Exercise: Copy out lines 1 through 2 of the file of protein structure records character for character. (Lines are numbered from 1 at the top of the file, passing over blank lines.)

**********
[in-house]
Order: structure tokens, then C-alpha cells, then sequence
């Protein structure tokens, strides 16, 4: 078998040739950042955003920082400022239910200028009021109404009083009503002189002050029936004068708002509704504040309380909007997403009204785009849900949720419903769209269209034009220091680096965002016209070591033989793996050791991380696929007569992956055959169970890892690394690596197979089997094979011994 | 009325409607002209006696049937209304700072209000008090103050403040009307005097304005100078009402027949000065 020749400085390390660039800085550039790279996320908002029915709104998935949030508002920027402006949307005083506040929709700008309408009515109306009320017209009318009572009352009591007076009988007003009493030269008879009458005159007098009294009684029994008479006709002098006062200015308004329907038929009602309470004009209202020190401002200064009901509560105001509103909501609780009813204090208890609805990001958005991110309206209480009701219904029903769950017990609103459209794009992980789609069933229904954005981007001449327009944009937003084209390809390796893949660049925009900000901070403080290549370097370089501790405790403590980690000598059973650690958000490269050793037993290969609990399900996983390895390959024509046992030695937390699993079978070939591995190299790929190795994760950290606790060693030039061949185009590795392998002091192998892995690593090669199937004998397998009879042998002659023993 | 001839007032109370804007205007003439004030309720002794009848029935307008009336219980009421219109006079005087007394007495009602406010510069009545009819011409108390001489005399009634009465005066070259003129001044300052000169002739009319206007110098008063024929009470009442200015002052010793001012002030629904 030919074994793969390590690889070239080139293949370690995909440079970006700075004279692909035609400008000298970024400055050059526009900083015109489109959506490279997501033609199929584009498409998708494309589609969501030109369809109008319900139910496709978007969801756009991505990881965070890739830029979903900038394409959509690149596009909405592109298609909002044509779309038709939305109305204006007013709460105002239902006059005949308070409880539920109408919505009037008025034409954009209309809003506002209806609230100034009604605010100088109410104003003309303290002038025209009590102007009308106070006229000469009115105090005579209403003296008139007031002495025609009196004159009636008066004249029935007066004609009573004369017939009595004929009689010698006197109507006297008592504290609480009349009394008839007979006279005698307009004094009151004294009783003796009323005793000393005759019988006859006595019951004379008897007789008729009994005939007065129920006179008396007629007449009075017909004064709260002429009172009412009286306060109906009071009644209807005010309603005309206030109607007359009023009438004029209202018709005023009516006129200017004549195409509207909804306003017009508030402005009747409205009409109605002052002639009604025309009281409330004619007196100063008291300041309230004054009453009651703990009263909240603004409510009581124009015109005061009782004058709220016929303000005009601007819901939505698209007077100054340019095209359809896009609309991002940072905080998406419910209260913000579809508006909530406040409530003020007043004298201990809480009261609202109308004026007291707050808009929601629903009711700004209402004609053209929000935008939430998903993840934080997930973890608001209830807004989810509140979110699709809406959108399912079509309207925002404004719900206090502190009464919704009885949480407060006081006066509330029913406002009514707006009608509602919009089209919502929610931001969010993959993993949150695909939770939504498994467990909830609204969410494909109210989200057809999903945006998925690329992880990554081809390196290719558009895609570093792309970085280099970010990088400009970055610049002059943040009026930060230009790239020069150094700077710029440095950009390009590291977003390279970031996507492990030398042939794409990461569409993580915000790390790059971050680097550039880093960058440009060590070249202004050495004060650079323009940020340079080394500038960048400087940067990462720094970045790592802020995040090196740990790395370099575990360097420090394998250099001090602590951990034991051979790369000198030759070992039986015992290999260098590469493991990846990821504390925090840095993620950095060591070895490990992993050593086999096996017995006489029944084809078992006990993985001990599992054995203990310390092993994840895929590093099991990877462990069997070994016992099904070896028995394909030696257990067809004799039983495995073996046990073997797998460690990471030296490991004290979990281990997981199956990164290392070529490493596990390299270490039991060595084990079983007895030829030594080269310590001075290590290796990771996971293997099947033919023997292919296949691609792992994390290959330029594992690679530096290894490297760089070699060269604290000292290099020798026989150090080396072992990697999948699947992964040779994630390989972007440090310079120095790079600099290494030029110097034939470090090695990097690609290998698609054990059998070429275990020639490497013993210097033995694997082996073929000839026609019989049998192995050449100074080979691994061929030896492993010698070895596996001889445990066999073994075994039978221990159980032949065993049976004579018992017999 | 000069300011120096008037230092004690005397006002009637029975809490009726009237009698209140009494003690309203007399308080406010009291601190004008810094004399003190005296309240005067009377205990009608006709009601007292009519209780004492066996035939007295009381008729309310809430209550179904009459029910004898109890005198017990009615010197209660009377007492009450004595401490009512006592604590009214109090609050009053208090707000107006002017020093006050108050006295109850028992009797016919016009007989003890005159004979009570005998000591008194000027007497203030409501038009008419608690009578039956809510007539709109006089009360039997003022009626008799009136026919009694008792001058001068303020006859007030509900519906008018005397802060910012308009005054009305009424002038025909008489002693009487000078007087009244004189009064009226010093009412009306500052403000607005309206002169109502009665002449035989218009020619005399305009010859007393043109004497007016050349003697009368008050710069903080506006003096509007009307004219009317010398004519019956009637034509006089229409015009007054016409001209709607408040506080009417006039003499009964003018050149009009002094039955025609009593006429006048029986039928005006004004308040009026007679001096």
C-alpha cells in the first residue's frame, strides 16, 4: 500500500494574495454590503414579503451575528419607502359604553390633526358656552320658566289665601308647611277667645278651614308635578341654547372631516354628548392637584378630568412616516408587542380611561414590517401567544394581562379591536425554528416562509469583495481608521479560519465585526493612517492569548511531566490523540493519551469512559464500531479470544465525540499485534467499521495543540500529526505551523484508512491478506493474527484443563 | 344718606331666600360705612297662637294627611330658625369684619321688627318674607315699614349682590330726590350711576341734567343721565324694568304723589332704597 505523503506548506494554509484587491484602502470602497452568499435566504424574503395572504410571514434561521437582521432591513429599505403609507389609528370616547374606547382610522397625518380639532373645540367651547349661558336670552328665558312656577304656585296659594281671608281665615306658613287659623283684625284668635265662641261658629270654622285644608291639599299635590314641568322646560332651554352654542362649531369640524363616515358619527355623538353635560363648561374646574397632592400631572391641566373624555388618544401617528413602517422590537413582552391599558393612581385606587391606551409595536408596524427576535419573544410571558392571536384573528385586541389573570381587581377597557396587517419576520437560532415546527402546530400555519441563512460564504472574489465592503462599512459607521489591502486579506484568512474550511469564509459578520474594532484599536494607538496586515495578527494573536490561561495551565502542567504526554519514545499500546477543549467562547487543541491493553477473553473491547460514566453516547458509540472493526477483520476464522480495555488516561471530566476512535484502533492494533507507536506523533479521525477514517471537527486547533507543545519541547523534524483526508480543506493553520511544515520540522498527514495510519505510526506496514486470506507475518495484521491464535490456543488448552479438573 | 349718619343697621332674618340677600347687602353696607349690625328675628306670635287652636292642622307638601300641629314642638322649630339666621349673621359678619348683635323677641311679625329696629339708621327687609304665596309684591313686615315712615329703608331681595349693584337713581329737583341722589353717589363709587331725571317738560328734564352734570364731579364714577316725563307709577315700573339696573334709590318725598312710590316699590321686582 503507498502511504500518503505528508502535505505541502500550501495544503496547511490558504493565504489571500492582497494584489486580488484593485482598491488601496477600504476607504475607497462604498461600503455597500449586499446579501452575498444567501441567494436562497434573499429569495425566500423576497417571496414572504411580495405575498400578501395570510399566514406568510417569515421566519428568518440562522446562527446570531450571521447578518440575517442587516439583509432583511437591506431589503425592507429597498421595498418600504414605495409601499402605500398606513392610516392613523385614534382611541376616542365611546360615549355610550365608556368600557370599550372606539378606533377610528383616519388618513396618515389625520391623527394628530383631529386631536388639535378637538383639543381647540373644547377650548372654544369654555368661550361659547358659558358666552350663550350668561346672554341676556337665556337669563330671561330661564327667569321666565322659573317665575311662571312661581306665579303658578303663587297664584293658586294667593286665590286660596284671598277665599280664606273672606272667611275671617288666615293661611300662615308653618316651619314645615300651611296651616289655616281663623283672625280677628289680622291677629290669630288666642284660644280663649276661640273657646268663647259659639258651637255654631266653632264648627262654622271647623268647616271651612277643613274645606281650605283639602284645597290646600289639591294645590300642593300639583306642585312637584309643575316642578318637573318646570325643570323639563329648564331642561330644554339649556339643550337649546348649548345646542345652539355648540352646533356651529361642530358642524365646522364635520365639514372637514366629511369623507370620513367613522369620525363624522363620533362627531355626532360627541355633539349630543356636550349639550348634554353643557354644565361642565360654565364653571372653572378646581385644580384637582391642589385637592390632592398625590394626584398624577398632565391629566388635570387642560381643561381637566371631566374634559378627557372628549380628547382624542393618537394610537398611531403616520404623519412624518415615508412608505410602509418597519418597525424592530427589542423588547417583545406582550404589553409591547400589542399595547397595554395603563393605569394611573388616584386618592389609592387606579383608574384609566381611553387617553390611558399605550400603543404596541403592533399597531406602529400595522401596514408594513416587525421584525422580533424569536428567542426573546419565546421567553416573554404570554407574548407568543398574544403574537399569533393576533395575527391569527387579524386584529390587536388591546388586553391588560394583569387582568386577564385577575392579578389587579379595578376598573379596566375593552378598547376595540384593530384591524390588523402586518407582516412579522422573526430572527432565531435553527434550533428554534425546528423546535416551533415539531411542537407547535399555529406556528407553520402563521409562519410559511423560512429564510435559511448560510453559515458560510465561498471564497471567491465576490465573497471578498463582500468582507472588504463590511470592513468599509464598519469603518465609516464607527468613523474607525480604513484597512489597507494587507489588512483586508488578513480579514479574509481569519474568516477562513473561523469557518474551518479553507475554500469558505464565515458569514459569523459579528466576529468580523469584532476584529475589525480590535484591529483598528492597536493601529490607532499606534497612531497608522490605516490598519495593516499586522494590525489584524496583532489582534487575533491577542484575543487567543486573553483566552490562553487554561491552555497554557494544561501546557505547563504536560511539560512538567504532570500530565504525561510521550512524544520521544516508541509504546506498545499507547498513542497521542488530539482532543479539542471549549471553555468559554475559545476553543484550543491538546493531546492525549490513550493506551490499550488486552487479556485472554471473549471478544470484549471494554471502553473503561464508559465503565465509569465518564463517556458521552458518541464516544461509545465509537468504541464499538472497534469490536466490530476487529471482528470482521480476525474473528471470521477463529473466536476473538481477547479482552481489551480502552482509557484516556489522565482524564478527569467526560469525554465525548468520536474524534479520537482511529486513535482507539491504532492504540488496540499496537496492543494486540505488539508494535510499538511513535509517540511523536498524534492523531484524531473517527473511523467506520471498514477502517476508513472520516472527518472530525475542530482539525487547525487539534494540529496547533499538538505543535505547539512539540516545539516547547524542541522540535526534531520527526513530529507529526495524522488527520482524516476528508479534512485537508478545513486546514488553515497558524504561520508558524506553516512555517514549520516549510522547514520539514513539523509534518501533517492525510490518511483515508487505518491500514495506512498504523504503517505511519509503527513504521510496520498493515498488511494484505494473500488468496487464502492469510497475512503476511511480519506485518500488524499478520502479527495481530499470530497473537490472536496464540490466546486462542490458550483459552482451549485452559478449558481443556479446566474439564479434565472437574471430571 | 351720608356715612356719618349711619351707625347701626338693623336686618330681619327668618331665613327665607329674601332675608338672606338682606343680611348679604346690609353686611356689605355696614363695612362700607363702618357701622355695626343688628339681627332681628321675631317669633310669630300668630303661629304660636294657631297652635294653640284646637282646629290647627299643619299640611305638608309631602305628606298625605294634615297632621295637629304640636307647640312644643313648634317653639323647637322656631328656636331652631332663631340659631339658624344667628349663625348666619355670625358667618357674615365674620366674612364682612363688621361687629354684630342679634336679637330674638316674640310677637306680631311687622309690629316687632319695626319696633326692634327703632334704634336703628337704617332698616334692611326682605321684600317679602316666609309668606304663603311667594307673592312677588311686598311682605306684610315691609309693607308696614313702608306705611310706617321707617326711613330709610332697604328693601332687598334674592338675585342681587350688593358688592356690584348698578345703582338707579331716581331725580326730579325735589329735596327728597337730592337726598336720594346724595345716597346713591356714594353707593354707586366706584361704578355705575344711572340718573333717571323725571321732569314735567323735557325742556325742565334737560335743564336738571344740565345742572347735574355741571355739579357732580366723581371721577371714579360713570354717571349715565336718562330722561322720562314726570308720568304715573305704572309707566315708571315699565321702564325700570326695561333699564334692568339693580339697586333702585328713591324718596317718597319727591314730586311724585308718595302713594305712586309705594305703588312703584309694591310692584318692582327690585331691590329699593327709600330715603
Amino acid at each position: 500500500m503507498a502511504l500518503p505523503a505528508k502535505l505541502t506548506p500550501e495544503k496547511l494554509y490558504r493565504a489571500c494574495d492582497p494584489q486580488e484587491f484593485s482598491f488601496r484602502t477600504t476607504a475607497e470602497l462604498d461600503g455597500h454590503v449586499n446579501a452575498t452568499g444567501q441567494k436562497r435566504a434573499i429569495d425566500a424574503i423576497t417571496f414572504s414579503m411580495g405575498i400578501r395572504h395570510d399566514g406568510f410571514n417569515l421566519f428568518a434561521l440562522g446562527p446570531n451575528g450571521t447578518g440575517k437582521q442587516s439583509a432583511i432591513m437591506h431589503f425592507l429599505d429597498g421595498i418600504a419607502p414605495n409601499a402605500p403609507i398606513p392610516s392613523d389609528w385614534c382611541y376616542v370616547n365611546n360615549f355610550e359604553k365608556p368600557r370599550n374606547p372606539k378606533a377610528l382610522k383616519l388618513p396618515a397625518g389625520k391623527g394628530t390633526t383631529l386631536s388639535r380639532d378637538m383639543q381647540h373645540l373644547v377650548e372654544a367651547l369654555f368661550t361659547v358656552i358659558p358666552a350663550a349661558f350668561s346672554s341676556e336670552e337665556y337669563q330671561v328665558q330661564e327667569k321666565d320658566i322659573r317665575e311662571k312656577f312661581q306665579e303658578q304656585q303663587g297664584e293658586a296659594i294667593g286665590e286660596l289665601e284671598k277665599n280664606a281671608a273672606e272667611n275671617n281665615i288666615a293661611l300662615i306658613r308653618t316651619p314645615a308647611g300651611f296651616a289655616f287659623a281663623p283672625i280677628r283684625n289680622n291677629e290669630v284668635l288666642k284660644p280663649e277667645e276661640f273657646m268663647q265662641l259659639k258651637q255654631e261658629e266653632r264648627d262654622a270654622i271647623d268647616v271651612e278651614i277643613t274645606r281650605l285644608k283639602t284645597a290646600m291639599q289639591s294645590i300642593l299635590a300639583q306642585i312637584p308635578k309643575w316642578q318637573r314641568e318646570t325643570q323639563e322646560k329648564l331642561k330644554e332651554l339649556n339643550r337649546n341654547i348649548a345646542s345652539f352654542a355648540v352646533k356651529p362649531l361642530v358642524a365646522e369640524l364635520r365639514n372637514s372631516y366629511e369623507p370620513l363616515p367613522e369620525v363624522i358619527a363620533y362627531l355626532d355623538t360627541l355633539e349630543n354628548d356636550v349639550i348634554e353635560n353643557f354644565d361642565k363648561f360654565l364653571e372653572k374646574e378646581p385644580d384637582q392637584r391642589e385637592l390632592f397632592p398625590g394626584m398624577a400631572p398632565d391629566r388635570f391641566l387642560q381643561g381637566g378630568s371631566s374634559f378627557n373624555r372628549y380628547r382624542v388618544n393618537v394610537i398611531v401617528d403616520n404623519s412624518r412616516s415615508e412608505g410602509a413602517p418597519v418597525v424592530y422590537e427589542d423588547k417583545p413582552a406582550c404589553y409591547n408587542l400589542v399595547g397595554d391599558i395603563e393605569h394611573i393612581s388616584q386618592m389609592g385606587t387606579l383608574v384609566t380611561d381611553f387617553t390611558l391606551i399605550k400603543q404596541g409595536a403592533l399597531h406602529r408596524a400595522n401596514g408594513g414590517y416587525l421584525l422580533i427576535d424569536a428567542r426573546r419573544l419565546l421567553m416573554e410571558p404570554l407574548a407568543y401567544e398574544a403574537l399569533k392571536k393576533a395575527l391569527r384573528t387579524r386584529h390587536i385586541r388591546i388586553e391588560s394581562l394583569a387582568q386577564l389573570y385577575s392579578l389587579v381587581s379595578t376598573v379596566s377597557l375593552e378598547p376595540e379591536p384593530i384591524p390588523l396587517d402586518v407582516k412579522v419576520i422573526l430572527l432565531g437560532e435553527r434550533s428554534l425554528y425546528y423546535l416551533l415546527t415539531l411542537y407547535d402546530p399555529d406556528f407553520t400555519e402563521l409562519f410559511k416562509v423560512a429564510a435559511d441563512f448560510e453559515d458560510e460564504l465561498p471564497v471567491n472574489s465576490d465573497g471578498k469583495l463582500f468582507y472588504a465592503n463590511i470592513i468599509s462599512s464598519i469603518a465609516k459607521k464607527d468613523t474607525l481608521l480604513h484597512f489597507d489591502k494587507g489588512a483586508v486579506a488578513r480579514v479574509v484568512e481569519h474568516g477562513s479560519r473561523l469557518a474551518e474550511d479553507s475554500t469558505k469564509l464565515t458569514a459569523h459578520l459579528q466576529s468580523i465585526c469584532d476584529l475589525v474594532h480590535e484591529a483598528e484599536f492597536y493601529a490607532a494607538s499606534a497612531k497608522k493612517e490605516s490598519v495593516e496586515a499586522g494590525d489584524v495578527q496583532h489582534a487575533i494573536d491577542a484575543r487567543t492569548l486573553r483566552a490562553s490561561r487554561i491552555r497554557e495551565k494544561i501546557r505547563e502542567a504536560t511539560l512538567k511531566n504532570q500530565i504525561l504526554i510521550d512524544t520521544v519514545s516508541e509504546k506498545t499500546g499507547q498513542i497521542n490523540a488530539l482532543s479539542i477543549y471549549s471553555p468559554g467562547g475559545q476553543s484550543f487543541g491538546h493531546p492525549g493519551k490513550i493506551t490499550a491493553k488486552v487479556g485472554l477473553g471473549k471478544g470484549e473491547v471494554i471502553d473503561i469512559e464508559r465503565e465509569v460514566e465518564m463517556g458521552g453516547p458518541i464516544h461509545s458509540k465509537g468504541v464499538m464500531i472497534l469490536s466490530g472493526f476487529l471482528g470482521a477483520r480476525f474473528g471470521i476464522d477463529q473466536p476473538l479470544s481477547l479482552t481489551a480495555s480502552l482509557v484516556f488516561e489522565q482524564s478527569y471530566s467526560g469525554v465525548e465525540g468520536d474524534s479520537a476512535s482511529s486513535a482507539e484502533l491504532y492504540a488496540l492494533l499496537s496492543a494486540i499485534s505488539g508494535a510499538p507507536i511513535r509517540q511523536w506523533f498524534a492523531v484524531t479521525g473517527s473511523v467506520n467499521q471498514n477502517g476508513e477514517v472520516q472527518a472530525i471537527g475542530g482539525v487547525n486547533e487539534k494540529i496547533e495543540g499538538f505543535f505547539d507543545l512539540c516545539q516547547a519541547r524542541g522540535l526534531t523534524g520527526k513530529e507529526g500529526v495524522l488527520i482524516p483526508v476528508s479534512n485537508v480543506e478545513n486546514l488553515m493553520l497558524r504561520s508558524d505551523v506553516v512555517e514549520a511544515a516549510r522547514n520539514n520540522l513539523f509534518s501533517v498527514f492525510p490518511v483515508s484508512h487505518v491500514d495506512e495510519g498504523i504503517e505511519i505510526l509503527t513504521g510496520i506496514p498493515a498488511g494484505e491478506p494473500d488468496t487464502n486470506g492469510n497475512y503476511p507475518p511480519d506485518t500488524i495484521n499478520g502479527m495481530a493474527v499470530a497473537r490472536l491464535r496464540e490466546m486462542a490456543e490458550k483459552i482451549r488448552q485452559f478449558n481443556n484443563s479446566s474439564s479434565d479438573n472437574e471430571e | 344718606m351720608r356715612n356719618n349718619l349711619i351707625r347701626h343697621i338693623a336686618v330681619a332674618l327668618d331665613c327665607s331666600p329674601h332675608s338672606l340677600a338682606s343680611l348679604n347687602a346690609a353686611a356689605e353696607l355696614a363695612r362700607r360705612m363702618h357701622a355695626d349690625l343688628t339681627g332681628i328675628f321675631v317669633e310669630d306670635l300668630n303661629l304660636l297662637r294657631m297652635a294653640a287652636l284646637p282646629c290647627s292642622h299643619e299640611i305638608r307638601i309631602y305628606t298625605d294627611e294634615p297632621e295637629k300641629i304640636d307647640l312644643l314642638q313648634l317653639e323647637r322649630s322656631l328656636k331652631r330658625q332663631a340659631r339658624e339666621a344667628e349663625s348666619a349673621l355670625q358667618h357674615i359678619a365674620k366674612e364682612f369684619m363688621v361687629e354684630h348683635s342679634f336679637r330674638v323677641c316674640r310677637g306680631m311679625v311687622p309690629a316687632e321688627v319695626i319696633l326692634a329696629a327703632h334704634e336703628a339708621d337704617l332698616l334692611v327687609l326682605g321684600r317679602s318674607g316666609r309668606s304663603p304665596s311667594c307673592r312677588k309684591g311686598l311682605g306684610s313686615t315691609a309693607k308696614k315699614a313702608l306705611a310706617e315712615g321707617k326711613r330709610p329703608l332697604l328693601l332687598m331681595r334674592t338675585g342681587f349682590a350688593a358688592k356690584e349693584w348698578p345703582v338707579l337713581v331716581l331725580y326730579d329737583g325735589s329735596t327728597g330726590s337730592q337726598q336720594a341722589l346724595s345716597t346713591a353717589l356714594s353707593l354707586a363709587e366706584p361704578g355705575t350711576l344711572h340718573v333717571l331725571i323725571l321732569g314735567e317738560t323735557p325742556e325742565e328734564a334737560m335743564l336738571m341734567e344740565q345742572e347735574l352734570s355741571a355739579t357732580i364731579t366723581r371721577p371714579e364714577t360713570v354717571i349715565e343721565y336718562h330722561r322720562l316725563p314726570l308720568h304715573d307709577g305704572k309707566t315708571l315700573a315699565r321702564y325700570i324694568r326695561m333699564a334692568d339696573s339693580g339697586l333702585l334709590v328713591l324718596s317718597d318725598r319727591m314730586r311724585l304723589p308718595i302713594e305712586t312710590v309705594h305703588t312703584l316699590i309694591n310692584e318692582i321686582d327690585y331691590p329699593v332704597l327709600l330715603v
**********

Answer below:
[in-house]
Order: structure tokens, then C-alpha cells, then sequence